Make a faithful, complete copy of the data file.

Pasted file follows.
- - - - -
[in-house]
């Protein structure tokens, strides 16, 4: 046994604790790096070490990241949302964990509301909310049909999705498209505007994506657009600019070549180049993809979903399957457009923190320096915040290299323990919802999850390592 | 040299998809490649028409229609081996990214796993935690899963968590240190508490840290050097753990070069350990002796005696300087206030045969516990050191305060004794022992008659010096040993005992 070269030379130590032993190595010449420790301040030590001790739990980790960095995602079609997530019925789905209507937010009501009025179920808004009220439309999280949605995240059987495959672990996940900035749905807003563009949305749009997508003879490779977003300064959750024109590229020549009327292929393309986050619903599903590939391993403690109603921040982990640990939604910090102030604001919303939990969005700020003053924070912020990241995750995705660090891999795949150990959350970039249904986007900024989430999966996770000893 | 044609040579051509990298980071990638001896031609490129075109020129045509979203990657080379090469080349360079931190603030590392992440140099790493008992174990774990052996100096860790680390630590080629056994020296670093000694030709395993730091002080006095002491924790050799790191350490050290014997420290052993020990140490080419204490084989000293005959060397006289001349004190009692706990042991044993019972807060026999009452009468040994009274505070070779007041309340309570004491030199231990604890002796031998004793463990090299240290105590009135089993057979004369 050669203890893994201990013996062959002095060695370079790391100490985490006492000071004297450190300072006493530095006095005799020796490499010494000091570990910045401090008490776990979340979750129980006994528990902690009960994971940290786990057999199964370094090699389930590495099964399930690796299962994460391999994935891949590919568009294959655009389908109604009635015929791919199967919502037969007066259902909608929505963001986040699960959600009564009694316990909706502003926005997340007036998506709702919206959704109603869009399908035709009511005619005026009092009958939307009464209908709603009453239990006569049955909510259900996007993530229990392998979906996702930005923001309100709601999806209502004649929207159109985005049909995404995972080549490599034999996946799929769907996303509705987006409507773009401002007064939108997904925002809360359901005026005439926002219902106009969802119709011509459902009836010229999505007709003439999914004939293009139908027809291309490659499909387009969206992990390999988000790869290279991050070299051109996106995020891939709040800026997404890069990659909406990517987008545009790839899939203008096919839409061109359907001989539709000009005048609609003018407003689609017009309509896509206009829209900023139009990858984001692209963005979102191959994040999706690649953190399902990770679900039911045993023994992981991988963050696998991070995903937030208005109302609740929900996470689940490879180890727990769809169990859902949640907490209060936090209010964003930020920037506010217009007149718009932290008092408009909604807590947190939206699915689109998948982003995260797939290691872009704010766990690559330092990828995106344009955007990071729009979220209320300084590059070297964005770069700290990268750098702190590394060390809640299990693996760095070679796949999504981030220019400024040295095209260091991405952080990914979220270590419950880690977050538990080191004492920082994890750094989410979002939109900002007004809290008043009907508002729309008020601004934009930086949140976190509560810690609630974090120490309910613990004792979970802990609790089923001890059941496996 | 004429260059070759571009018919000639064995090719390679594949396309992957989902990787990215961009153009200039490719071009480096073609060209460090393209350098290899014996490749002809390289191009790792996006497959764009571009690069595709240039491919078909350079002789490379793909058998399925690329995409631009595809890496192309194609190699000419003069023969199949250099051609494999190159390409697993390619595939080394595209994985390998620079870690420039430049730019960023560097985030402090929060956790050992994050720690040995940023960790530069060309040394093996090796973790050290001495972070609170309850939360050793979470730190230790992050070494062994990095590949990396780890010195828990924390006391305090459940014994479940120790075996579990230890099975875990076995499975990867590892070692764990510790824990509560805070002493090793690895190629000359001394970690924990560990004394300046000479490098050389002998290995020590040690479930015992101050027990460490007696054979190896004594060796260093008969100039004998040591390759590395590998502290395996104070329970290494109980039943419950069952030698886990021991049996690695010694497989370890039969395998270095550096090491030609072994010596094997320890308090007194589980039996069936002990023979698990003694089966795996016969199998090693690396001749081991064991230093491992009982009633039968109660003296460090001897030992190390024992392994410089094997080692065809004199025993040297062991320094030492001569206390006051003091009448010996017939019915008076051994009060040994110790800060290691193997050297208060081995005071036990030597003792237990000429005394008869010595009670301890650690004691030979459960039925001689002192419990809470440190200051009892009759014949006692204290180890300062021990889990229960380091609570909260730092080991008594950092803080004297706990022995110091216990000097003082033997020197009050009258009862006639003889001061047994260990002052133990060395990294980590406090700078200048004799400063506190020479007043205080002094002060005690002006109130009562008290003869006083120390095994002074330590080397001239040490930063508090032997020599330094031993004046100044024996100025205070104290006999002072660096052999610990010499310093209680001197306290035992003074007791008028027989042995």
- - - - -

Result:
[in-house]
């Protein structure tokens, strides 16, 4: 046994604790790096070490990241949302964990509301909310049909999705498209505007994506657009600019070549180049993809979903399957457009923190320096915040290299323990919802999850390592 | 040299998809490649028409229609081996990214796993935690899963968590240190508490840290050097753990070069350990002796005696300087206030045969516990050191305060004794022992008659010096040993005992 070269030379130590032993190595010449420790301040030590001790739990980790960095995602079609997530019925789905209507937010009501009025179920808004009220439309999280949605995240059987495959672990996940900035749905807003563009949305749009997508003879490779977003300064959750024109590229020549009327292929393309986050619903599903590939391993403690109603921040982990640990939604910090102030604001919303939990969005700020003053924070912020990241995750995705660090891999795949150990959350970039249904986007900024989430999966996770000893 | 044609040579051509990298980071990638001896031609490129075109020129045509979203990657080379090469080349360079931190603030590392992440140099790493008992174990774990052996100096860790680390630590080629056994020296670093000694030709395993730091002080006095002491924790050799790191350490050290014997420290052993020990140490080419204490084989000293005959060397006289001349004190009692706990042991044993019972807060026999009452009468040994009274505070070779007041309340309570004491030199231990604890002796031998004793463990090299240290105590009135089993057979004369 050669203890893994201990013996062959002095060695370079790391100490985490006492000071004297450190300072006493530095006095005799020796490499010494000091570990910045401090008490776990979340979750129980006994528990902690009960994971940290786990057999199964370094090699389930590495099964399930690796299962994460391999994935891949590919568009294959655009389908109604009635015929791919199967919502037969007066259902909608929505963001986040699960959600009564009694316990909706502003926005997340007036998506709702919206959704109603869009399908035709009511005619005026009092009958939307009464209908709603009453239990006569049955909510259900996007993530229990392998979906996702930005923001309100709601999806209502004649929207159109985005049909995404995972080549490599034999996946799929769907996303509705987006409507773009401002007064939108997904925002809360359901005026005439926002219902106009969802119709011509459902009836010229999505007709003439999914004939293009139908027809291309490659499909387009969206992990390999988000790869290279991050070299051109996106995020891939709040800026997404890069990659909406990517987008545009790839899939203008096919839409061109359907001989539709000009005048609609003018407003689609017009309509896509206009829209900023139009990858984001692209963005979102191959994040999706690649953190399902990770679900039911045993023994992981991988963050696998991070995903937030208005109302609740929900996470689940490879180890727990769809169990859902949640907490209060936090209010964003930020920037506010217009007149718009932290008092408009909604807590947190939206699915689109998948982003995260797939290691872009704010766990690559330092990828995106344009955007990071729009979220209320300084590059070297964005770069700290990268750098702190590394060390809640299990693996760095070679796949999504981030220019400024040295095209260091991405952080990914979220270590419950880690977050538990080191004492920082994890750094989410979002939109900002007004809290008043009907508002729309008020601004934009930086949140976190509560810690609630974090120490309910613990004792979970802990609790089923001890059941496996 | 004429260059070759571009018919000639064995090719390679594949396309992957989902990787990215961009153009200039490719071009480096073609060209460090393209350098290899014996490749002809390289191009790792996006497959764009571009690069595709240039491919078909350079002789490379793909058998399925690329995409631009595809890496192309194609190699000419003069023969199949250099051609494999190159390409697993390619595939080394595209994985390998620079870690420039430049730019960023560097985030402090929060956790050992994050720690040995940023960790530069060309040394093996090796973790050290001495972070609170309850939360050793979470730190230790992050070494062994990095590949990396780890010195828990924390006391305090459940014994479940120790075996579990230890099975875990076995499975990867590892070692764990510790824990509560805070002493090793690895190629000359001394970690924990560990004394300046000479490098050389002998290995020590040690479930015992101050027990460490007696054979190896004594060796260093008969100039004998040591390759590395590998502290395996104070329970290494109980039943419950069952030698886990021991049996690695010694497989370890039969395998270095550096090491030609072994010596094997320890308090007194589980039996069936002990023979698990003694089966795996016969199998090693690396001749081991064991230093491992009982009633039968109660003296460090001897030992190390024992392994410089094997080692065809004199025993040297062991320094030492001569206390006051003091009448010996017939019915008076051994009060040994110790800060290691193997050297208060081995005071036990030597003792237990000429005394008869010595009670301890650690004691030979459960039925001689002192419990809470440190200051009892009759014949006692204290180890300062021990889990229960380091609570909260730092080991008594950092803080004297706990022995110091216990000097003082033997020197009050009258009862006639003889001061047994260990002052133990060395990294980590406090700078200048004799400063506190020479007043205080002094002060005690002006109130009562008290003869006083120390095994002074330590080397001239040490930063508090032997020599330094031993004046100044024996100025205070104290006999002072660096052999610990010499310093209680001197306290035992003074007791008028027989042995």